Americans are lonely. The rate of people feeling misunderstood and not heard is at an all-time high. In fact, a study that was conducted by Cigna in May 2018 showed that nearly half of the 20,000 Americans surveyed feel alone or left out.
With the call for more diverse books in the publishing business, it’s been heartening to see a small uptick in children’s books that reflect the beautiful diversity of the faces we see around us more and more each day. Heeding that call, three women in central Vermont are striving to make folks in their predominantly white communities more sensitive to the images, products, and media with which we choose to surround ourselves.
As we gather with family and friends this week, we at the Children’s Literacy Foundation (“CLiF”) want to share how thankful we are for so many wonderful partners, supporters, and volunteers, who help us spread the joy of literacy to thousands of low-income, at-risk, and rural children in Vermont and New Hampshire each year.
It should come as no surprise that the staff at CLiF – where our mission is to nurture a love of reading and writing among low-income, at-risk, and rural children in New Hampshire and Vermont – loves to read! Here’s what we’ve been reading this summer.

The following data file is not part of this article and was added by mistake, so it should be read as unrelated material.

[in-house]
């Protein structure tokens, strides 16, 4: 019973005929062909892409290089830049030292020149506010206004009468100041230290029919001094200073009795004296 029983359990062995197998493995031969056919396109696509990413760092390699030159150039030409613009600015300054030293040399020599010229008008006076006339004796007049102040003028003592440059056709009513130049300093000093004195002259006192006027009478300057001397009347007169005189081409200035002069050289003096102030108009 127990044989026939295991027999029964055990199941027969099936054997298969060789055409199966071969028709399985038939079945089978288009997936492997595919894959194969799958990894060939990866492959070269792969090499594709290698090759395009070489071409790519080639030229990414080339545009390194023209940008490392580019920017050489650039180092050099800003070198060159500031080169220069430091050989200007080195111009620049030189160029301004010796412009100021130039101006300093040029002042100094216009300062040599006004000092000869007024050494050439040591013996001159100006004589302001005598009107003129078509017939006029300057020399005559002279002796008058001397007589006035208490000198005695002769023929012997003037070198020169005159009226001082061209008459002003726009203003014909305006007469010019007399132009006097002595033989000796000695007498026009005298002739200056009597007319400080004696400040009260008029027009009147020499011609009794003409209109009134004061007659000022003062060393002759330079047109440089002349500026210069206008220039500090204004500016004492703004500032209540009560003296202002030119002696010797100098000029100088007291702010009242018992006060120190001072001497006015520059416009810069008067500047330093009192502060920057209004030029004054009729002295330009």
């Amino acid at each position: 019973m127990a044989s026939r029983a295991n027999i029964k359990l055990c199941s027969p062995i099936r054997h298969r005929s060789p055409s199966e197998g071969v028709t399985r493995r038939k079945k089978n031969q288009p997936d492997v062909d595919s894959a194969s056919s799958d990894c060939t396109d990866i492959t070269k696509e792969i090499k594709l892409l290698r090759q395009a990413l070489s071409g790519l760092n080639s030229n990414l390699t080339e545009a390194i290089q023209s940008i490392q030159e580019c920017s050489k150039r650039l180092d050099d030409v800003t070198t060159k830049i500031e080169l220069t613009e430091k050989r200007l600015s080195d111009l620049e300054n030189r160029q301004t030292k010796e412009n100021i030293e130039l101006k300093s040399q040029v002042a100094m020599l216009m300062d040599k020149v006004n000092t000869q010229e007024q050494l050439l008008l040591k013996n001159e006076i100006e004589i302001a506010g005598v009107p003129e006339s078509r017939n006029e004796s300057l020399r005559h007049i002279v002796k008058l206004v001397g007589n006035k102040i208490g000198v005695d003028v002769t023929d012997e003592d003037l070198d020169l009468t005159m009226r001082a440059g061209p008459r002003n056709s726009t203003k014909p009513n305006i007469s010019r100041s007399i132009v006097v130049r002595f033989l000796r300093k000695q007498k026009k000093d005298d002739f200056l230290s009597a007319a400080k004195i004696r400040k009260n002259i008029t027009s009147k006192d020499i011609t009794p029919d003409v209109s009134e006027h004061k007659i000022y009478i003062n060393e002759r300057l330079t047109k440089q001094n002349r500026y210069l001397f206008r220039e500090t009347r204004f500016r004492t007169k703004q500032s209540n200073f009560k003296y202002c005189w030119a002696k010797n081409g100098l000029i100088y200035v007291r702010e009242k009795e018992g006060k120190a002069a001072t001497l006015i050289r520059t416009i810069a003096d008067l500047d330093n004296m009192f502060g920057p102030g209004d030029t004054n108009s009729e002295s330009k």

The Lake was placid, but a momentary commotion caused by a pair of loons who swooped down to breach the glass surface sent a wave of mirrored ripples across the lake. After the loons silent glide, they dove under the water for food, and all was calm again.
by Grace Ahmed
A Valentine’s Day homage to Mo Willems.
I volunteer in the school library every Friday afternoon. A few weeks ago, my scheduled time overlapped with a special program called “I Can Hour.” Because the school librarian did the bulk of the event’s organization, I was pressed into service.
Exclusively written for CLiF
For the longest time, many had believed that an affinity for math and science and an affinity for the humanities had been mutually exclusive, and this had been attributed to the fact that we are either left-brained, or right-brained, depending on which hemisphere of our brain is more active.
A couple of months ago, a ten-year-old boy rode his bike to my library. He came in all by himself, a huge smile on his face. Someone had just told him that there was a place where he could take books home for free, and he was eager to get his hands on a new book series his friend had just told him about.